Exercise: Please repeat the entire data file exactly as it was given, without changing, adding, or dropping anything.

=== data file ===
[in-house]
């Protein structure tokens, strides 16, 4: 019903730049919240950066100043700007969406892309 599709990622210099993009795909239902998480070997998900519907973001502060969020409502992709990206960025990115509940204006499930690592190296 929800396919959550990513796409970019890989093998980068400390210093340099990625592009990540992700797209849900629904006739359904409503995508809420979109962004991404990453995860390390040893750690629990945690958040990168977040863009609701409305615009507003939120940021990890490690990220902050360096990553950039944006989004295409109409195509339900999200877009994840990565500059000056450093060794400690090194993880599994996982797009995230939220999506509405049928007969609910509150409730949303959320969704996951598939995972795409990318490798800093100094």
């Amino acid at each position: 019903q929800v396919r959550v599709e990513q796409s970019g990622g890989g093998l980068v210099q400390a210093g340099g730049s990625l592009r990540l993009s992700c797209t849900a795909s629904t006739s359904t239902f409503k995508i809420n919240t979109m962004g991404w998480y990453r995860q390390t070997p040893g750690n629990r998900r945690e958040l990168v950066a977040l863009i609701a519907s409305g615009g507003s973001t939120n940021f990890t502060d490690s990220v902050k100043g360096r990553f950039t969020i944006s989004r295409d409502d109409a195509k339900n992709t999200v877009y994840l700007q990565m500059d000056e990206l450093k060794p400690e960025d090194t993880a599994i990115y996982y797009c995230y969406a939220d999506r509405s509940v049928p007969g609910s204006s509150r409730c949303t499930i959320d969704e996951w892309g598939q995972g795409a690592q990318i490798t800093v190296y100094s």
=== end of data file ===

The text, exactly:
[in-house]
């Protein structure tokens, strides 16, 4: 019903730049919240950066100043700007969406892309 599709990622210099993009795909239902998480070997998900519907973001502060969020409502992709990206960025990115509940204006499930690592190296 929800396919959550990513796409970019890989093998980068400390210093340099990625592009990540992700797209849900629904006739359904409503995508809420979109962004991404990453995860390390040893750690629990945690958040990168977040863009609701409305615009507003939120940021990890490690990220902050360096990553950039944006989004295409109409195509339900999200877009994840990565500059000056450093060794400690090194993880599994996982797009995230939220999506509405049928007969609910509150409730949303959320969704996951598939995972795409990318490798800093100094």
């Amino acid at each position: 019903q929800v396919r959550v599709e990513q796409s970019g990622g890989g093998l980068v210099q400390a210093g340099g730049s990625l592009r990540l993009s992700c797209t849900a795909s629904t006739s359904t239902f409503k995508i809420n919240t979109m962004g991404w998480y990453r995860q390390t070997p040893g750690n629990r998900r945690e958040l990168v950066a977040l863009i609701a519907s409305g615009g507003s973001t939120n940021f990890t502060d490690s990220v902050k100043g360096r990553f950039t969020i944006s989004r295409d409502d109409a195509k339900n992709t999200v877009y994840l700007q990565m500059d000056e990206l450093k060794p400690e960025d090194t993880a599994i990115y996982y797009c995230y969406a939220d999506r509405s509940v049928p007969g609910s204006s509150r409730c949303t499930i959320d969704e996951w892309g598939q995972g795409a690592q990318i490798t800093v190296y100094s």